First segment of “bike autobahn” opens in Germany

Following up on an earlier post, the first part of the “bike autobahn” recently opened in northwest Germany:

Last month, Germany opened its first stretch of “bike autobahn,” a cycle route that will eventually cover 100 kilometers (62 miles) between the northwestern cities of Duisburg and Hamm. The autobahn moniker (the German term is actually radschnellweg) may sound over the top given that so far just five kilometers of the route have been launched. But the plan’s ultimate scale and ambition is not to be denied…

The idea nonetheless has real potential for medium-length journeys, pushing the limits of frequent daily bike use out from the (now well-provided-for) inner city into the suburbs and wider regions. Munich isalready planning a network like this one, which will stretch from the historic center out along 14 protected two-lane paths through the suburbs into the surrounding lake land. Germany’s fourth city, Cologne, has a smaller plan for a similar bike highway out into its western exurbs.

When it comes to extending this idea from metro areas to tracks between cities, the new Hamm-Duisburg route is ideal. It will pass through the most densely populated region of Germany, the Ruhr region, where a network of industrial cities lies scattered at only short distances from each other, interspersed with forest and farmland. When complete, the route will bring a string of cities into 30 minutes cycle distance of each other—almost 2 million people will live within a two-kilometer radius of the completed highway…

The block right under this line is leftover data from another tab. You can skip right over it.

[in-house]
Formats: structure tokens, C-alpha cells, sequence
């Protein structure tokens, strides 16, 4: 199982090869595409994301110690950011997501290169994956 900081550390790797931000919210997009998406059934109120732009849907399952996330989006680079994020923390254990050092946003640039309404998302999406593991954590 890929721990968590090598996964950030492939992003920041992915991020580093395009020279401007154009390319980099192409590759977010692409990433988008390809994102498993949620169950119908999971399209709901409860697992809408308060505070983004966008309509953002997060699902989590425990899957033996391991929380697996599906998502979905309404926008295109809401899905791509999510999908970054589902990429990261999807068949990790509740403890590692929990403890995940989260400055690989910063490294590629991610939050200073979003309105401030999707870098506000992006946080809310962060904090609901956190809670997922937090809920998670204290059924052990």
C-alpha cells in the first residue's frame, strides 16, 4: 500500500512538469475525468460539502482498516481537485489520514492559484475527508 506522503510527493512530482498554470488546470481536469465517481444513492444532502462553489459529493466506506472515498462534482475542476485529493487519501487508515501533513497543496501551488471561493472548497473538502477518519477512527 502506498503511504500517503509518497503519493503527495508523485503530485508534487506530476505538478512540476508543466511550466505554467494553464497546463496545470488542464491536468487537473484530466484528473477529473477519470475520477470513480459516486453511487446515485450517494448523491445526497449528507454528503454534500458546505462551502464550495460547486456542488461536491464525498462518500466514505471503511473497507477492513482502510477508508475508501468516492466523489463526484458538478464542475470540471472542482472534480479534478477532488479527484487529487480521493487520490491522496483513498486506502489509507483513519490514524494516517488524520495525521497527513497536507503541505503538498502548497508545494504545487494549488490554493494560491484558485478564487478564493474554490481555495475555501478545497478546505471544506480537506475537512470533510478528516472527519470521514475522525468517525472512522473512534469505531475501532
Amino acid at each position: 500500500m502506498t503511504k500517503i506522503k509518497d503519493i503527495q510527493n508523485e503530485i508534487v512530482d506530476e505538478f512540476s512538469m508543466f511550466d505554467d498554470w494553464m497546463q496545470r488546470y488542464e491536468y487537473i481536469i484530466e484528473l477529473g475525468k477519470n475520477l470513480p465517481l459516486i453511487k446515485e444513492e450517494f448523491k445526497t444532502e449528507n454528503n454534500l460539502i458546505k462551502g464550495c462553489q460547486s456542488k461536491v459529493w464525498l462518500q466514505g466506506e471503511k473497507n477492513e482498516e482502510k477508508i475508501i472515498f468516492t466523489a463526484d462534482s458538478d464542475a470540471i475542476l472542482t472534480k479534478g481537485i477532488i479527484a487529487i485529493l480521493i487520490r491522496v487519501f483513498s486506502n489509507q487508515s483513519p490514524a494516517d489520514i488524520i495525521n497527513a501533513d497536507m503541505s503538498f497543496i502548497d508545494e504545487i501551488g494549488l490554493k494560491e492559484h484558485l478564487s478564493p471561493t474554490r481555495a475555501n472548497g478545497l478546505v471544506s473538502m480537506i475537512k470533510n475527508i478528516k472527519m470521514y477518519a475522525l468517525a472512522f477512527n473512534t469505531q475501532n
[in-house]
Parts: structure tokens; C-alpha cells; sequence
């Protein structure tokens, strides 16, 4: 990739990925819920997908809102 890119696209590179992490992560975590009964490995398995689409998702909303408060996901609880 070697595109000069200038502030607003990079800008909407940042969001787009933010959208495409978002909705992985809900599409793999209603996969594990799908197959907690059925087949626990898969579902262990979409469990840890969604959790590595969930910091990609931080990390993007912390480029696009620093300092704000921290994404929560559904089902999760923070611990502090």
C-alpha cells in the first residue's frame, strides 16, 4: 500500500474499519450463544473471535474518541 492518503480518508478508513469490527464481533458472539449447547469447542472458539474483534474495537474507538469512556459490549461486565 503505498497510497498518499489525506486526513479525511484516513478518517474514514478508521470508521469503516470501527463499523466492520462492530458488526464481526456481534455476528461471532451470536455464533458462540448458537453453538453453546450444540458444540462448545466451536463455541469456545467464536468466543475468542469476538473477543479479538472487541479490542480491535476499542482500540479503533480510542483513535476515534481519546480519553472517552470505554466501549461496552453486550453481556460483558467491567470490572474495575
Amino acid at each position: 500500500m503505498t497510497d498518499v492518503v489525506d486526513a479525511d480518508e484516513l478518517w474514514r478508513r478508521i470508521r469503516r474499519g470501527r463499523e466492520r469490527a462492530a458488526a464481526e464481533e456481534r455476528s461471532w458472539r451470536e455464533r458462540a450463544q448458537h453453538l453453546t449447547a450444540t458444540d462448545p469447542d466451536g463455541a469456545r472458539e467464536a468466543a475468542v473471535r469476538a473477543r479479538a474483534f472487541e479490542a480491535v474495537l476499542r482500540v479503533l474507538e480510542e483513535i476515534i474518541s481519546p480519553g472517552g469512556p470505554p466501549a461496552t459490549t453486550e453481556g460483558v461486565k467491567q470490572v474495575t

The main sticking point is cost. The full cost of the new Ruhr highway will be€180 million, funding that is not yet in place for the whole route but which should ultimately come from a blend of municipal and provincial budgets. Elsewhere, not everyone is convinced the benefits of projects like this outweigh the expense. A Berlin bike autobahn plan, which would link the city center with the southwest area, is facing resistance from opponents who say that, as as a link primarily used in good weather, it would do little to relieve pressure on existing rail links.

The portion that just opened – and the planned sections for Munich – seem to be primarily about commuters. If you have several million people within easy distance of these new routes, the bike autobahn could get significant use. It would be interesting to also know the ongoing maintenance cost of such paths; compared to laying down roads which need regular repair (and complete overhauls with several decades), these paths might be relatively cheap in the long run.

I do wonder how the commuters might mix with more recreational users. Perhaps the times of use might be slightly different but paths like these could attract both people who want to get to work and others out for exercise – all at varying speeds. Perhaps Europeans who are already more interested in bicycling around cities could handle this better than Americans who often use bike paths for recreational purposes.

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